After an unsuccessful first attempt at seasoning my carbon steel pan, I've been trying to strip it back for another attempt. I've done several overnight vinegar baths, added baking soda at the end, and scrubbed with steel wool. Even so, there are parts that are stubbornly remaining in place, as you see in this photo:

pan after several vinegar baths

Do I need to get this right back to zero before re-seasoning, or does the above suffice? Also, the underside is still not cleaned. I assume I can just leave that as is because it's not rusty or anything.

  • 2
    You might want to try an oxalic acid cleaning product such as "Barkeeper's Friend".
    – JimmyJames
    Dec 27, 2023 at 16:03

1 Answer 1


It’s a good idea to remove any rust before treating the surface, and extremely thick caked-on deposits (the sort that flake off when scratched with a thumbnail) should also be removed, but otherwise there’s no need to strip your pan.

Seasoning a carbon steel or cast iron pan is not a matter of making a perfect coating which you’ll use from then on, in the sense of (say) a teflon-coated pan. “Seasoned” in this context just means it’s been doing its thing for a while, as in a “seasoned traveler”. The idea of there literally being a “seasoning” is a later, and inessential, development. Cook with your pan for a while and it will become a seasoned pan.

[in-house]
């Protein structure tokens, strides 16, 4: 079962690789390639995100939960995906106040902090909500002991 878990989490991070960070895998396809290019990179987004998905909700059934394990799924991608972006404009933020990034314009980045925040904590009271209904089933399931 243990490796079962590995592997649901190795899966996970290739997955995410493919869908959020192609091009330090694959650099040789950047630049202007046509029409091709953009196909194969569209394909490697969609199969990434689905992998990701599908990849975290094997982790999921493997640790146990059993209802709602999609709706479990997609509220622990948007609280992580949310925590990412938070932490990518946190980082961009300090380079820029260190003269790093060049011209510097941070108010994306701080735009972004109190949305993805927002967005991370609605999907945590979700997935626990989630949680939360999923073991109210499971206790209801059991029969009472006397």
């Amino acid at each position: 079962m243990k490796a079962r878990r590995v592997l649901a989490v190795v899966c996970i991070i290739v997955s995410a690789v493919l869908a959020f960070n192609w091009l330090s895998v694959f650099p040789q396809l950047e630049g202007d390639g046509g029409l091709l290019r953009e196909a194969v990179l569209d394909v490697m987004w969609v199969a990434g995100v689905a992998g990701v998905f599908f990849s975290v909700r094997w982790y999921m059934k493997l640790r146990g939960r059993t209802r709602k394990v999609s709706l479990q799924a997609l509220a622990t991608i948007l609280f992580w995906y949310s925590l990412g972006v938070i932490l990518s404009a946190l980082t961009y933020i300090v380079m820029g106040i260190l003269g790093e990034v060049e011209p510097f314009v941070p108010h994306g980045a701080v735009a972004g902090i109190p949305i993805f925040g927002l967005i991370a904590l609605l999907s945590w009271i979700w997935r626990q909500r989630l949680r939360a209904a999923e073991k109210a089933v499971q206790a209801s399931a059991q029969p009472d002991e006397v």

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    +1...just use your pan. Excellent advice! Yes, do an initial seasoning, but don't get hug up on the seasoning step.
    – moscafj
    Dec 27, 2023 at 2:44
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    As someone who did an imperfect first seasoning, and then an imperfect stripping and re-seasoning, I can attest to this. After my imperfect stripping, my re-seasoning left the pan with a weird, almost Damascus-steel-y pattern. Over use, that faded away as the seasoning evened itself out; now it's not noticeable. And throughout the process, it cooked fine (which is what really counts).
    – yshavit
    Dec 27, 2023 at 22:40
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    @yshavit I’ve had much the same experience (but without the cool patterns). The coating on a carbon steel or cast iron pan is evolutionary; it grows stronger over time because only the strong parts survive.
    – Sneftel
    Dec 27, 2023 at 22:44

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